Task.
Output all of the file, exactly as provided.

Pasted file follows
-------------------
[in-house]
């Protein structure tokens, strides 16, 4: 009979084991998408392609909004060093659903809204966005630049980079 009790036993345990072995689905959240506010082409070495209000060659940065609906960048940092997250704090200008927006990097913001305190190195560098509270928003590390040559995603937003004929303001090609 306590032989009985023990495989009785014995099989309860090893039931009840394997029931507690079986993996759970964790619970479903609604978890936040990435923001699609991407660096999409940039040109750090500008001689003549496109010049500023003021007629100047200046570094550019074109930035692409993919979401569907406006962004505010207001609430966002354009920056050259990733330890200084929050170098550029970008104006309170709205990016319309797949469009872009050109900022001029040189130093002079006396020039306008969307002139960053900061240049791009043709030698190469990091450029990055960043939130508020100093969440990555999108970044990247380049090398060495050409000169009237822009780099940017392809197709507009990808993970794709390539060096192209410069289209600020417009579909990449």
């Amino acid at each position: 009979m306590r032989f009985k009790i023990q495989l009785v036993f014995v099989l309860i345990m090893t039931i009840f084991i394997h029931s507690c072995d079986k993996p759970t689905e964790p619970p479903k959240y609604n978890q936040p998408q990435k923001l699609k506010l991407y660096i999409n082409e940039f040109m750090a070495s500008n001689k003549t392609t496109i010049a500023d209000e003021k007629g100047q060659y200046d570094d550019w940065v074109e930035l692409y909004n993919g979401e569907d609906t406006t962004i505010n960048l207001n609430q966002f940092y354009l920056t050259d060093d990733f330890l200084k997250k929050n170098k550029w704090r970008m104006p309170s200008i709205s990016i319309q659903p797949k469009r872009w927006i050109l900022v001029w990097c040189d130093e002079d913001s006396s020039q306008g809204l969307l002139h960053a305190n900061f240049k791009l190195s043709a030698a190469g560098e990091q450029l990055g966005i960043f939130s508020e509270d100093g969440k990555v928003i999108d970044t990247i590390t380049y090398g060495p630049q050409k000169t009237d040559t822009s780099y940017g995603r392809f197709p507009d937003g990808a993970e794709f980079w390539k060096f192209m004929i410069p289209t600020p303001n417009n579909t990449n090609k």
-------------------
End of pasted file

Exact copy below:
[in-house]
């Protein structure tokens, strides 16, 4: 009979084991998408392609909004060093659903809204966005630049980079 009790036993345990072995689905959240506010082409070495209000060659940065609906960048940092997250704090200008927006990097913001305190190195560098509270928003590390040559995603937003004929303001090609 306590032989009985023990495989009785014995099989309860090893039931009840394997029931507690079986993996759970964790619970479903609604978890936040990435923001699609991407660096999409940039040109750090500008001689003549496109010049500023003021007629100047200046570094550019074109930035692409993919979401569907406006962004505010207001609430966002354009920056050259990733330890200084929050170098550029970008104006309170709205990016319309797949469009872009050109900022001029040189130093002079006396020039306008969307002139960053900061240049791009043709030698190469990091450029990055960043939130508020100093969440990555999108970044990247380049090398060495050409000169009237822009780099940017392809197709507009990808993970794709390539060096192209410069289209600020417009579909990449």
């Amino acid at each position: 009979m306590r032989f009985k009790i023990q495989l009785v036993f014995v099989l309860i345990m090893t039931i009840f084991i394997h029931s507690c072995d079986k993996p759970t689905e964790p619970p479903k959240y609604n978890q936040p998408q990435k923001l699609k506010l991407y660096i999409n082409e940039f040109m750090a070495s500008n001689k003549t392609t496109i010049a500023d209000e003021k007629g100047q060659y200046d570094d550019w940065v074109e930035l692409y909004n993919g979401e569907d609906t406006t962004i505010n960048l207001n609430q966002f940092y354009l920056t050259d060093d990733f330890l200084k997250k929050n170098k550029w704090r970008m104006p309170s200008i709205s990016i319309q659903p797949k469009r872009w927006i050109l900022v001029w990097c040189d130093e002079d913001s006396s020039q306008g809204l969307l002139h960053a305190n900061f240049k791009l190195s043709a030698a190469g560098e990091q450029l990055g966005i960043f939130s508020e509270d100093g969440k990555v928003i999108d970044t990247i590390t380049y090398g060495p630049q050409k000169t009237d040559t822009s780099y940017g995603r392809f197709p507009d937003g990808a993970e794709f980079w390539k060096f192209m004929i410069p289209t600020p303001n417009n579909t990449n090609k």